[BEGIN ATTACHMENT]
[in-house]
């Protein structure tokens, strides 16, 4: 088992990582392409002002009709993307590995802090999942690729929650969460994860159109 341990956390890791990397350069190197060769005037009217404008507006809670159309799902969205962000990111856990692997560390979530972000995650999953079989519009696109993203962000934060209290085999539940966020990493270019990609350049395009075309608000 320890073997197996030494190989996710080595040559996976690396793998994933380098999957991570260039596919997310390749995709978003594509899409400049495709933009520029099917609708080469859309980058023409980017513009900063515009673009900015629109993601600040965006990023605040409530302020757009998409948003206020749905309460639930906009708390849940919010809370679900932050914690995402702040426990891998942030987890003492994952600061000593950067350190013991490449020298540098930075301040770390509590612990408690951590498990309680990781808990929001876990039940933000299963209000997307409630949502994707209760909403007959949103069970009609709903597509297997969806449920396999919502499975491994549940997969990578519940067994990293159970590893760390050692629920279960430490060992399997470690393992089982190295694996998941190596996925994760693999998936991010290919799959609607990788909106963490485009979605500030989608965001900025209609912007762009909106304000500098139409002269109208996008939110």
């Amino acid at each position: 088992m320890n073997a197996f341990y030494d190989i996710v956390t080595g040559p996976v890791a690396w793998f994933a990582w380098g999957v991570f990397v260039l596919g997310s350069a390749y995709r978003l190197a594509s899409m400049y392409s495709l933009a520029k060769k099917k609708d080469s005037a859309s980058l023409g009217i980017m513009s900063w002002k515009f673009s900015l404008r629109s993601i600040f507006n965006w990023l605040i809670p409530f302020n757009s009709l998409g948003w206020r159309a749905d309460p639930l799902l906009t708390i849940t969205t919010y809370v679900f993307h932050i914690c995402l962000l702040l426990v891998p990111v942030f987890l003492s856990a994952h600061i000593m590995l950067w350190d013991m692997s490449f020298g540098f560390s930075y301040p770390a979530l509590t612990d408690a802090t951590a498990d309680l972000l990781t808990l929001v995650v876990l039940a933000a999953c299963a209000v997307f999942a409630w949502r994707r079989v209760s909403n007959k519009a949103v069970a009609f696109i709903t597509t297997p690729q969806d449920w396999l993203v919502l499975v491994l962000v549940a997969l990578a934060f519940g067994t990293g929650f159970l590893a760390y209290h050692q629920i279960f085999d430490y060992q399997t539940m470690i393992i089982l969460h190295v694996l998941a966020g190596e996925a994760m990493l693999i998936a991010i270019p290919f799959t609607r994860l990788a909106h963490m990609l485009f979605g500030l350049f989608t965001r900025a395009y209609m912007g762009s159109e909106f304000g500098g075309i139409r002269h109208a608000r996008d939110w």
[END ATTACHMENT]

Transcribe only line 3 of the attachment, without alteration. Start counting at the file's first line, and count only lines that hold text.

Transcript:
């Amino acid at each position: 088992m320890n073997a197996f341990y030494d190989i996710v956390t080595g040559p996976v890791a690396w793998f994933a990582w380098g999957v991570f990397v260039l596919g997310s350069a390749y995709r978003l190197a594509s899409m400049y392409s495709l933009a520029k060769k099917k609708d080469s005037a859309s980058l023409g009217i980017m513009s900063w002002k515009f673009s900015l404008r629109s993601i600040f507006n965006w990023l605040i809670p409530f302020n757009s009709l998409g948003w206020r159309a749905d309460p639930l799902l906009t708390i849940t969205t919010y809370v679900f993307h932050i914690c995402l962000l702040l426990v891998p990111v942030f987890l003492s856990a994952h600061i000593m590995l950067w350190d013991m692997s490449f020298g540098f560390s930075y301040p770390a979530l509590t612990d408690a802090t951590a498990d309680l972000l990781t808990l929001v995650v876990l039940a933000a999953c299963a209000v997307f999942a409630w949502r994707r079989v209760s909403n007959k519009a949103v069970a009609f696109i709903t597509t297997p690729q969806d449920w396999l993203v919502l499975v491994l962000v549940a997969l990578a934060f519940g067994t990293g929650f159970l590893a760390y209290h050692q629920i279960f085999d430490y060992q399997t539940m470690i393992i089982l969460h190295v694996l998941a966020g190596e996925a994760m990493l693999i998936a991010i270019p290919f799959t609607r994860l990788a909106h963490m990609l485009f979605g500030l350049f989608t965001r900025a395009y209609m912007g762009s159109e909106f304000g500098g075309i139409r002269h109208a608000r996008d939110w």